Review Summary: The Crimson trio goes out with a B'Boom..
After "Starless and Bible Black", there were some problems within the KC camp. Money was low and in order to cut costs, a member had to be cut. This member would be violinist/keyboardist David Cross. Despite his being voted out around the time of the recoding of "Red", he is present in parts of the recordings, mainly in the live improv, "Providence" and during the third verse of "Starless." "Red" was also a nostalgic exprience for those involved, especially Robert Fripp and former KC members Mel Collins and Ian McDonald (respectively from the "Islands" era and the "ITCOTCK" era) both on saxophone. The recordings, surprisingly, was contolled by bassist/vocalist John Wetton and drummer/percussionist Bill Bruford instead of guitarist/keyboardist Robert Fripp. But would that mean the end result would be as satisfying as "Starless and Bible Black" and "Larks' Tongues in Aspic?"
Well, that is up to the listener...
Starting off "Red", is the title track itself, and from the very start, it's obvious it'll be like the previous two albums with it being guitar-heavy with focus mainly on dynamics and exotic instruments. This is the track where the band just goes out on all cylinders, giving it everything they've got into a six minute instrumental, and one hell of a way to start off an album. "Fallen Angel" is about two brothers in the "Hell's Angels" in New York, and the subsequent death of the younger brother in a street fight. The lyrics have to be one of Richard W. Palmer-James' best, throughly describing the laments of the elder brother trying deal with the death of his younger brother in a knife fight.
Following "Red" and "Fallen Angel", we have possibly one of the most underrated songs from the Wetton-era, "One More Red Nightmare", the final track on side one, and in a way, a reprise of "Red." "Nightmare" is the story of a passenger on a Pan Am charter jet who all throughout the song, mentions his fear of heights and dying in a plane crash. Following the first two verses, this leads to a solo between Fripp, Collins, and McDonald. The effort put into the solo is great and has to be one of the best during this incarnation of King Crimson.
Side two opens with "Providence", a live improv with David Cross before he was voted out, and most obviously, considering how little of the album he was on, this is where he most definitely shines. Despite how well it works with the other songs on the album, it has to be the weakest of the five songs on "Red", as it seems to be a typical KC live jam that was not uncommon during the Wetton-era. At last, we have "Starless", the final song of the Wetton-era, and probably the high point of the era. "Starless" has had quite a history, first being written by Wetton around the "Starless and Bible Black" period. Fripp and Bruford didn't quite like it, so they decided not to record it, but took the original title, "Starless and Bible Black" for the new album. This would lead to several rewrites by Wetton and others in the group, mainly Bruford and Palmer-James. (Including revised lyrics, a longer instrumental section based off a bass riff written by Bruford) It would later on be played live between March to June of 1974, in which the song once again, was revised for the sessions of "Red."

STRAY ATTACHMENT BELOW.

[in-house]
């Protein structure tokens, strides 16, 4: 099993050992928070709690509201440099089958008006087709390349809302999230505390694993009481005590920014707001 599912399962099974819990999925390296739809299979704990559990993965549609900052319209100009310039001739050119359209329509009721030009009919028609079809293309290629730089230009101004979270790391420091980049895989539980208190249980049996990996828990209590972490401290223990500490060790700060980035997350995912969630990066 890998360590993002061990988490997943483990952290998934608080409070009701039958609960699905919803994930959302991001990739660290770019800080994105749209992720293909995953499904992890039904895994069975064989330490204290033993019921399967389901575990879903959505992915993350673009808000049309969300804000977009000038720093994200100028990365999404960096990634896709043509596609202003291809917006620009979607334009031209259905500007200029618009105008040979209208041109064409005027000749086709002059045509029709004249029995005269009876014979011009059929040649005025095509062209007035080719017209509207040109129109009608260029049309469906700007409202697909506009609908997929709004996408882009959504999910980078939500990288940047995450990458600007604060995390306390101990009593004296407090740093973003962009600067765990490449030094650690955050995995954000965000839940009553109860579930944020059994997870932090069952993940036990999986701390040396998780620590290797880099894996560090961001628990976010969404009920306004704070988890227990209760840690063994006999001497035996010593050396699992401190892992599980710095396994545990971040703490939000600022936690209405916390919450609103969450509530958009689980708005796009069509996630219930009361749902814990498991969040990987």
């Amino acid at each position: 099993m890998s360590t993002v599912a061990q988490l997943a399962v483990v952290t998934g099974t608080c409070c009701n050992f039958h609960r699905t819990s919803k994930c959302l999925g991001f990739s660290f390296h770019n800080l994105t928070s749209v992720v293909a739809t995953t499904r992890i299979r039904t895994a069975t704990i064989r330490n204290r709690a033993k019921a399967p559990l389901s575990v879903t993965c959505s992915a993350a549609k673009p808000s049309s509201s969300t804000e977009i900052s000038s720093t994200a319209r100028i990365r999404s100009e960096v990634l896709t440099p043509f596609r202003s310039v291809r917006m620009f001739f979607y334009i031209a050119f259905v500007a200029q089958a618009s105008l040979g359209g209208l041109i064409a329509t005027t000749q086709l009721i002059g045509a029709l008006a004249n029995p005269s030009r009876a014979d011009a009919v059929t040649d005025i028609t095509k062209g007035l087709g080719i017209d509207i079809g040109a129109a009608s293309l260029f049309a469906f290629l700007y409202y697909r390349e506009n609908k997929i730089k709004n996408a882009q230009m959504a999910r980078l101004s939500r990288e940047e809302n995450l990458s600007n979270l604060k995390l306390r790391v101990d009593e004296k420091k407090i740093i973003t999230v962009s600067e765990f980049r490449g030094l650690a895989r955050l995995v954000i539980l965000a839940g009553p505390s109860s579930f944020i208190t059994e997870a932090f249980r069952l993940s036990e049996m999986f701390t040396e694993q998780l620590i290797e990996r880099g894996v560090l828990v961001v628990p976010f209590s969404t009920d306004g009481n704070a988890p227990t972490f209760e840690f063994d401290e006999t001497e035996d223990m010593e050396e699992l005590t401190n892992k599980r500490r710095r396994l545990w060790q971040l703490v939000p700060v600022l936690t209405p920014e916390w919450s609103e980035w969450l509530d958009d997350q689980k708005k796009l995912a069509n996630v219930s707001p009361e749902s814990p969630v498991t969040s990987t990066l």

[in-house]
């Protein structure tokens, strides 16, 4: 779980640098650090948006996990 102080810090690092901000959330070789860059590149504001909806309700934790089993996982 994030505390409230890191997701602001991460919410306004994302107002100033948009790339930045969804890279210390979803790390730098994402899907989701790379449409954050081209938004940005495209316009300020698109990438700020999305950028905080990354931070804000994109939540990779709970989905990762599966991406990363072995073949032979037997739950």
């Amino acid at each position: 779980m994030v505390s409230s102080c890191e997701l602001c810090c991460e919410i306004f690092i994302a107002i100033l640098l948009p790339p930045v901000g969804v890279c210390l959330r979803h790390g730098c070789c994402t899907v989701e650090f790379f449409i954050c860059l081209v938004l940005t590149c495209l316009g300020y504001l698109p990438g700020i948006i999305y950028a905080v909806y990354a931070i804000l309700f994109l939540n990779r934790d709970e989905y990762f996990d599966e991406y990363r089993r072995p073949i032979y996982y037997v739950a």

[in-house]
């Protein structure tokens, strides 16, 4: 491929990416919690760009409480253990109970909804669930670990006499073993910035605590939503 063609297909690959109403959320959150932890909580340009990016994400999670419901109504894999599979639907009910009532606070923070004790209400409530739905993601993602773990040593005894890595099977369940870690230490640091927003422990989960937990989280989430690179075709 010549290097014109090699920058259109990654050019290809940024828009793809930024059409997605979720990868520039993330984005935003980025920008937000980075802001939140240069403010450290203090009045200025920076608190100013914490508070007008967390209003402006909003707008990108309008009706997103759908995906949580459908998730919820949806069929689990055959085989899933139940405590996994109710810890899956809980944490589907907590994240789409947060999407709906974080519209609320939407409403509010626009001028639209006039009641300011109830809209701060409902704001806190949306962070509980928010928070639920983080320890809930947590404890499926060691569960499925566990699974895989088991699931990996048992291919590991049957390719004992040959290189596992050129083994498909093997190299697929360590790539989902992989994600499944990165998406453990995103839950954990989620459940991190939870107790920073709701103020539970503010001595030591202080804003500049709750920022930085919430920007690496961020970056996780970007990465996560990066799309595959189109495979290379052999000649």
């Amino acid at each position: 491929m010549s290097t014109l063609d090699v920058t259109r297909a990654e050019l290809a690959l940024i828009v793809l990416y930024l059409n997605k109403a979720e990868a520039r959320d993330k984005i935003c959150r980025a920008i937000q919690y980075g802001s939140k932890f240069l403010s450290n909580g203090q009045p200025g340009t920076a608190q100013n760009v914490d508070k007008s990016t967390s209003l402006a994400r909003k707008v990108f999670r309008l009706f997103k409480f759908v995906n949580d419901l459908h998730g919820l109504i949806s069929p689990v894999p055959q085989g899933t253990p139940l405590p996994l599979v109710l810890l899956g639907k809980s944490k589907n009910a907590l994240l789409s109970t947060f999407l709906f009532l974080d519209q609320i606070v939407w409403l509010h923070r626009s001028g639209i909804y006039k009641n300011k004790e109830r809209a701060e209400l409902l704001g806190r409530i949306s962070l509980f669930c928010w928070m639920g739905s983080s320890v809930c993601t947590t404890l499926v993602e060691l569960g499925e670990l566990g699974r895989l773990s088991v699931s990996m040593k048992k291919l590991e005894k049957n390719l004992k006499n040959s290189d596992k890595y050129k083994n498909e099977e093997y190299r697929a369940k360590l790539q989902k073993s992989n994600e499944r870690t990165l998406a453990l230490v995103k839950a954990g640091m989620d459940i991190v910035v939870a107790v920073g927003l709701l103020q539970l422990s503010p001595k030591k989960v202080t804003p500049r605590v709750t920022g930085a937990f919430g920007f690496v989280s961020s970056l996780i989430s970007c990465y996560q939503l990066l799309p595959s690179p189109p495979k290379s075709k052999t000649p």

The differences when observed are noticable, with the lyrics being revised several times live and in the studio, and the absence of Cross' violin, (except in the third verse) which was replaced by Fripp and the horn section. Last, but not least, the title was changed to "Starless." The introductory theme played by Fripp has to be one of the most solemn things I have ever heard, its progression mournful. The lyrics to "Starless" are similar in theme, and with the horn section, simply makes this quite the depressing song I have to admit. Around the the third and final verse, the "depression" takes peak before the song itself erupts into anger. The following instrumental, like Fracture, has to be one of the best of all of King Crimson's career. The band flat out pulls out all the stops, putting all their energy into the music, and using their emotions to influence the music, going from sorrow to anger. Considering this was the final track on possibly, their final album together due to Fripp's "temporary retirement" the following year, they decided to just go out the best way they can: by making incredible music.
All in all, "Red" has to be the peak of the band. From here-on out, almost anything couldn't beat this album, and understandably, would be difficult to do so. It is certainly an album for the ages.